New Book from Smithsonian Covers the History of American Paper Money

Available for free download, "America's Paper Money: A Canvas for an Emerging Nation" is the first in-depth study of the imagery on the country's paper currency before 1900.

America's Paper Money is the first in-depth study of the imagery on the country's paper currency before 1900. Because paper money circulated everywhere, it was the country's most widely distributed iconography. Art historian William L. Pressly examines how for two centuries American creativity and technical ingenuity generated images that helped establish and enhance the nation's imagined self.

In 1690, when the Massachusetts Bay Colony became the first government in the Western world to issue paper money, it initiated this indigenous American art form of remarkable dynamism and originality. After the Revolutionary War, disillusioned by how quickly its promiscuous printing of Continental currency had led to hyperinflation, the U.S. government left it to private institutions, such as state-chartered banks, to carry on this artistic tradition. In 1861, in response to the Civil War, the federal government began taking charge of the paper-money supply, achieving its finest designs in the 1896 “Educational Series.” America's Paper Money celebrates this distinctive American art form, one that has for too long been overlooked or misunderstood.


  • PUBLICATION DATE: 12/20/2023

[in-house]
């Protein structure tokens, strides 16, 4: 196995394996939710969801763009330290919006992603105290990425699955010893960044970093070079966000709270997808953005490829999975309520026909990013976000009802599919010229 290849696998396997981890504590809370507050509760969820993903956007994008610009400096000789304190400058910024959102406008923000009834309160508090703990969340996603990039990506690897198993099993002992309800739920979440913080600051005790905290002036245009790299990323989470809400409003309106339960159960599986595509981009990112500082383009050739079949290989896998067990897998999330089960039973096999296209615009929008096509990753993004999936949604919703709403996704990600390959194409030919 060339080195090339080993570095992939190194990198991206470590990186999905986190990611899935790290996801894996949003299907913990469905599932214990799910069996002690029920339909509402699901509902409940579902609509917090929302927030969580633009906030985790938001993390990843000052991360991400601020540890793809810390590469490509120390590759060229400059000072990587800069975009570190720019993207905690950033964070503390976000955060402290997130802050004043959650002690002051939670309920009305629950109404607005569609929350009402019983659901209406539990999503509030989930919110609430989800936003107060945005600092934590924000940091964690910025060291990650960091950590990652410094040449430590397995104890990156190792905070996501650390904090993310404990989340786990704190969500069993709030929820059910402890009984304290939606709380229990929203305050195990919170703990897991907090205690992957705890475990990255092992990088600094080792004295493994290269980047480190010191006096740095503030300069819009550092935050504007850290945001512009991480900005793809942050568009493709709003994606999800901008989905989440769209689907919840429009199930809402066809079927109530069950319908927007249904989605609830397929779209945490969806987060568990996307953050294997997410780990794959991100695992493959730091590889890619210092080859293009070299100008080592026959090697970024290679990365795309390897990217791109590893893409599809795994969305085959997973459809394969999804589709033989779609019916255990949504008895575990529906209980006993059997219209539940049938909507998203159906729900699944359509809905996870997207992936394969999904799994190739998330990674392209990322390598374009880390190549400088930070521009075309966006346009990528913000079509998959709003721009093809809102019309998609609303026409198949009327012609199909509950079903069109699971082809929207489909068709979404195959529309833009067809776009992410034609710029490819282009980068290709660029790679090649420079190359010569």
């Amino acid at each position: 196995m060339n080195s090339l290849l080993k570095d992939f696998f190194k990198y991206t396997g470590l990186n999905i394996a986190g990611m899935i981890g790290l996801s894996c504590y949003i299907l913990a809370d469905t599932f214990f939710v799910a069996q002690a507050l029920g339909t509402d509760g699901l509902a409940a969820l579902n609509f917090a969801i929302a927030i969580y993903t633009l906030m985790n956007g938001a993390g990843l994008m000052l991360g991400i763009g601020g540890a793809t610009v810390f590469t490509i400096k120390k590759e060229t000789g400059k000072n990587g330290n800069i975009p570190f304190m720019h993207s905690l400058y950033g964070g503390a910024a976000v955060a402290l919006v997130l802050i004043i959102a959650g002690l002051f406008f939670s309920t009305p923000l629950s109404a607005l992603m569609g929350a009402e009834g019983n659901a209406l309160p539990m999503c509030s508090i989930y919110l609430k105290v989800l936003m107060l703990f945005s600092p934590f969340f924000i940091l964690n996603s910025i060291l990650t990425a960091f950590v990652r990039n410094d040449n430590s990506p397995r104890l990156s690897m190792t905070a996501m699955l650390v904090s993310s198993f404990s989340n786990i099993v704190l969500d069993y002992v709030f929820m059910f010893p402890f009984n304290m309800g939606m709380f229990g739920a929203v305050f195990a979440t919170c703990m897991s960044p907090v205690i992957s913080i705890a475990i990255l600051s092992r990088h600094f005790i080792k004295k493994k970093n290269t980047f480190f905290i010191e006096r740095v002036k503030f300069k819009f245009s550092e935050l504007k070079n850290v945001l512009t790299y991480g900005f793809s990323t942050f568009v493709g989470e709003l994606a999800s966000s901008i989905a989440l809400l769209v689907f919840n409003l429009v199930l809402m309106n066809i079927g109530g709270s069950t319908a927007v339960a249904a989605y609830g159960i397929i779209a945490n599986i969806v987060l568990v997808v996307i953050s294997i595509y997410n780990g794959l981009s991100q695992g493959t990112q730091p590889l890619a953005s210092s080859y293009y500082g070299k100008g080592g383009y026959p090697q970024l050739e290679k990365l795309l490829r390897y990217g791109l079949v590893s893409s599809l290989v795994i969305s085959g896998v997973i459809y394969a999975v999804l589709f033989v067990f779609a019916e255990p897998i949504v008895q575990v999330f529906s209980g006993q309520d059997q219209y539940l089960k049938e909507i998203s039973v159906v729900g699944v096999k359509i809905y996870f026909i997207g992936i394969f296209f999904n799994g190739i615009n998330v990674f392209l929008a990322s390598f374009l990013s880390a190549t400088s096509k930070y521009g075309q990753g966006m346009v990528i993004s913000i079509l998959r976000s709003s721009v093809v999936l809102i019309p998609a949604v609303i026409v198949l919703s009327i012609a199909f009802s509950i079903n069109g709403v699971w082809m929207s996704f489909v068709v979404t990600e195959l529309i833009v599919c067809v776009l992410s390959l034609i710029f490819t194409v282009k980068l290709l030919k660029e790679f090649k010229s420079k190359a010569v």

• PAGE COUNT: 363
  • ISBN (ONLINE): 978-1-944466-66-4
  • CATGEORIES: Art history; North American history; American history; American paper currency; Numismatics
  • SERIES: Open Monographs




WILLIAM L. PRESSLY taught at Yale University, Duke University, and the University of Maryland, where he served as chair of the Department of Art History and Archaeology. He is a member of the Institute for Advanced Study at Princeton, New Jersey. Pressly received a Morse Fellowship from Yale University, a John Simon Guggenheim Memorial Fellowship, a Mellon Senior Fellowship from the Paul Mellon Centre for Studies in British Art, a Residency Fellowship at the Yale Center for British Art, and was a Smithsonian Institution Senior Fellow. His book James Barry's Murals at the Royal Society of Arts: Envisioning a New Public Art won the 2015 William M.D. Berger Prize for British Art History.


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